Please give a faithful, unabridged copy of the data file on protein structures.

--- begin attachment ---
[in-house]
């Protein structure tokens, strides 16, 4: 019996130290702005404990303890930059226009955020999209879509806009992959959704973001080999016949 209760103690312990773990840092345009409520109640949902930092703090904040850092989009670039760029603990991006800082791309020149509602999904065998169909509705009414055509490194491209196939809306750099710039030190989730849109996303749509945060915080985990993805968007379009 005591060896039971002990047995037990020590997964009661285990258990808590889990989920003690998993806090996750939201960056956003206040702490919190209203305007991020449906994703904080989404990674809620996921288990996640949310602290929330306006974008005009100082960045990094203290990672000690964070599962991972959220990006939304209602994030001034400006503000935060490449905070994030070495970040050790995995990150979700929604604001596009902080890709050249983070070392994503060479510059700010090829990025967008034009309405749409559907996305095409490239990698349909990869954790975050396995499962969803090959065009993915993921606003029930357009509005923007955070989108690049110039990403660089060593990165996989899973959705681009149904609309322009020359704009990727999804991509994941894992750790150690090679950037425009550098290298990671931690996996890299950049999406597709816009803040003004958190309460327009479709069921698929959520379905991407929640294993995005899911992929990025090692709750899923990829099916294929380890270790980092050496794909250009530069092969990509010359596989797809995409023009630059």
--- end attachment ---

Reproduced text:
[in-house]
């Protein structure tokens, strides 16, 4: 019996130290702005404990303890930059226009955020999209879509806009992959959704973001080999016949 209760103690312990773990840092345009409520109640949902930092703090904040850092989009670039760029603990991006800082791309020149509602999904065998169909509705009414055509490194491209196939809306750099710039030190989730849109996303749509945060915080985990993805968007379009 005591060896039971002990047995037990020590997964009661285990258990808590889990989920003690998993806090996750939201960056956003206040702490919190209203305007991020449906994703904080989404990674809620996921288990996640949310602290929330306006974008005009100082960045990094203290990672000690964070599962991972959220990006939304209602994030001034400006503000935060490449905070994030070495970040050790995995990150979700929604604001596009902080890709050249983070070392994503060479510059700010090829990025967008034009309405749409559907996305095409490239990698349909990869954790975050396995499962969803090959065009993915993921606003029930357009509005923007955070989108690049110039990403660089060593990165996989899973959705681009149904609309322009020359704009990727999804991509994941894992750790150690090679950037425009550098290298990671931690996996890299950049999406597709816009803040003004958190309460327009479709069921698929959520379905991407929640294993995005899911992929990025090692709750899923990829099916294929380890270790980092050496794909250009530069092969990509010359596989797809995409023009630059």